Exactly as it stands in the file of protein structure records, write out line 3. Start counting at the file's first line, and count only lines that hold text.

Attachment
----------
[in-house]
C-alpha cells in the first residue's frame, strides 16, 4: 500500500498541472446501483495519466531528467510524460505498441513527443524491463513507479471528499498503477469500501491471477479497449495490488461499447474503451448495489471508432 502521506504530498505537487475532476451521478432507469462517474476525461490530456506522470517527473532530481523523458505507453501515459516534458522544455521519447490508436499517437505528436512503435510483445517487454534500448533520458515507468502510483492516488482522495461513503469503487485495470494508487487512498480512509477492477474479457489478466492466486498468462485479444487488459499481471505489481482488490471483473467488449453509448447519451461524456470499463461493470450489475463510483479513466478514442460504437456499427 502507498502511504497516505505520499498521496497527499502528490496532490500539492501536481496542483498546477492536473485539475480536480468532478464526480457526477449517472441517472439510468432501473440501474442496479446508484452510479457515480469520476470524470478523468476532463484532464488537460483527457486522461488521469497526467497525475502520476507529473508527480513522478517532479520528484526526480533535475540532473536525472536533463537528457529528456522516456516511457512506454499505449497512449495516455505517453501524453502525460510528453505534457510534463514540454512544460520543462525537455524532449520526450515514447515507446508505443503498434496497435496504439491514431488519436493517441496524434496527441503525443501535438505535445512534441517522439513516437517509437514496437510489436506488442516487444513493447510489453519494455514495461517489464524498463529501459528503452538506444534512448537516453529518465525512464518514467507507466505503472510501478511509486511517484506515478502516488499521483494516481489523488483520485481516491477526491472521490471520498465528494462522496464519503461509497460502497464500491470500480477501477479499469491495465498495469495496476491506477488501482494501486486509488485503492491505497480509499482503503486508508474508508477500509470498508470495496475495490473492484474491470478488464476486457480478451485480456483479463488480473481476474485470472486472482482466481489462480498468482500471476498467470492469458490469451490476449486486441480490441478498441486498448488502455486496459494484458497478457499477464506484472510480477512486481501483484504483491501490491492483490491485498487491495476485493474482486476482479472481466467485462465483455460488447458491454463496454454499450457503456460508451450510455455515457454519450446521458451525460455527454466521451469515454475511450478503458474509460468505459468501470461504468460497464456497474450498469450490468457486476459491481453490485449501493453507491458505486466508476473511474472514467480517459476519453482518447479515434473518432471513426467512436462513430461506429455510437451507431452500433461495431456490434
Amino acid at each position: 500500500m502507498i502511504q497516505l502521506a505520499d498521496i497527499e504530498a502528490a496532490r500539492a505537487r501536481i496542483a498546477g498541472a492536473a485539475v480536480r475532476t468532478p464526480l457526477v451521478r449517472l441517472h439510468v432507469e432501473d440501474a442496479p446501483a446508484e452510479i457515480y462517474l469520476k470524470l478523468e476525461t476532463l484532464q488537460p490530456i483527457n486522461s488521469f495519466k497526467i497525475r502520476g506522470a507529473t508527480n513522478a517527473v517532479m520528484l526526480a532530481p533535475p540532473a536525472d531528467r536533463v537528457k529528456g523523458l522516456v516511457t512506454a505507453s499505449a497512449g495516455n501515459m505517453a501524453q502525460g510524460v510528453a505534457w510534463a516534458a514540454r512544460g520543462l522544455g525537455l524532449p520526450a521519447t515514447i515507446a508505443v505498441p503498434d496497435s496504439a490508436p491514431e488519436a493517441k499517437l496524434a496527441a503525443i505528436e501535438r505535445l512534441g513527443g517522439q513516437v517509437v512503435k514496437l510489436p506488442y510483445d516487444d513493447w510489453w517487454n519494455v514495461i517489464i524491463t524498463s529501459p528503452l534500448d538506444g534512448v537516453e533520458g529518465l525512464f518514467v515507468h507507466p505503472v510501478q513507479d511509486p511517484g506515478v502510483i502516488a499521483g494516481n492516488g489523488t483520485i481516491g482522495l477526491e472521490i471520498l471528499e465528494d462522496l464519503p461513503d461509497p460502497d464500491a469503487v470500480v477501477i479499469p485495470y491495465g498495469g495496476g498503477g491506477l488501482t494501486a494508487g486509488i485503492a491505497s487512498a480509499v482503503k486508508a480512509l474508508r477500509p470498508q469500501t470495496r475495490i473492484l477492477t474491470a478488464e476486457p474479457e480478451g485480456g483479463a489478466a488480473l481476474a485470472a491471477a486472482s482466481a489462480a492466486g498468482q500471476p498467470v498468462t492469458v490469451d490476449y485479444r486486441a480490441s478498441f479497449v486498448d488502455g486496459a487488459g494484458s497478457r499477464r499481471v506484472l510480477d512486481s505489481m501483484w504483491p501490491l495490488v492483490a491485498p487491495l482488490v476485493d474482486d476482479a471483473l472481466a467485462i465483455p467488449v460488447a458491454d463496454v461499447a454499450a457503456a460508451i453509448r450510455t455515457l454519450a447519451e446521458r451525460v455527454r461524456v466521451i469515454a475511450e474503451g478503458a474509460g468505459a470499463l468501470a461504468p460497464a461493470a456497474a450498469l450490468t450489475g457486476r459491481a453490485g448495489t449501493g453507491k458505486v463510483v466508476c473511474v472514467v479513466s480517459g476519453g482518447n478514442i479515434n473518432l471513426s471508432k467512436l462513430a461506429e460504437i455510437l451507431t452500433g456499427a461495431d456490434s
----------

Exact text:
Amino acid at each position: 500500500m502507498i502511504q497516505l502521506a505520499d498521496i497527499e504530498a502528490a496532490r500539492a505537487r501536481i496542483a498546477g498541472a492536473a485539475v480536480r475532476t468532478p464526480l457526477v451521478r449517472l441517472h439510468v432507469e432501473d440501474a442496479p446501483a446508484e452510479i457515480y462517474l469520476k470524470l478523468e476525461t476532463l484532464q488537460p490530456i483527457n486522461s488521469f495519466k497526467i497525475r502520476g506522470a507529473t508527480n513522478a517527473v517532479m520528484l526526480a532530481p533535475p540532473a536525472d531528467r536533463v537528457k529528456g523523458l522516456v516511457t512506454a505507453s499505449a497512449g495516455n501515459m505517453a501524453q502525460g510524460v510528453a505534457w510534463a516534458a514540454r512544460g520543462l522544455g525537455l524532449p520526450a521519447t515514447i515507446a508505443v505498441p503498434d496497435s496504439a490508436p491514431e488519436a493517441k499517437l496524434a496527441a503525443i505528436e501535438r505535445l512534441g513527443g517522439q513516437v517509437v512503435k514496437l510489436p506488442y510483445d516487444d513493447w510489453w517487454n519494455v514495461i517489464i524491463t524498463s529501459p528503452l534500448d538506444g534512448v537516453e533520458g529518465l525512464f518514467v515507468h507507466p505503472v510501478q513507479d511509486p511517484g506515478v502510483i502516488a499521483g494516481n492516488g489523488t483520485i481516491g482522495l477526491e472521490i471520498l471528499e465528494d462522496l464519503p461513503d461509497p460502497d464500491a469503487v470500480v477501477i479499469p485495470y491495465g498495469g495496476g498503477g491506477l488501482t494501486a494508487g486509488i485503492a491505497s487512498a480509499v482503503k486508508a480512509l474508508r477500509p470498508q469500501t470495496r475495490i473492484l477492477t474491470a478488464e476486457p474479457e480478451g485480456g483479463a489478466a488480473l481476474a485470472a491471477a486472482s482466481a489462480a492466486g498468482q500471476p498467470v498468462t492469458v490469451d490476449y485479444r486486441a480490441s478498441f479497449v486498448d488502455g486496459a487488459g494484458s497478457r499477464r499481471v506484472l510480477d512486481s505489481m501483484w504483491p501490491l495490488v492483490a491485498p487491495l482488490v476485493d474482486d476482479a471483473l472481466a467485462i465483455p467488449v460488447a458491454d463496454v461499447a454499450a457503456a460508451i453509448r450510455t455515457l454519450a447519451e446521458r451525460v455527454r461524456v466521451i469515454a475511450e474503451g478503458a474509460g468505459a470499463l468501470a461504468p460497464a461493470a456497474a450498469l450490468t450489475g457486476r459491481a453490485g448495489t449501493g453507491k458505486v463510483v466508476c473511474v472514467v479513466s480517459g476519453g482518447n478514442i479515434n473518432l471513426s471508432k467512436l462513430a461506429e460504437i455510437l451507431t452500433g456499427a461495431d456490434s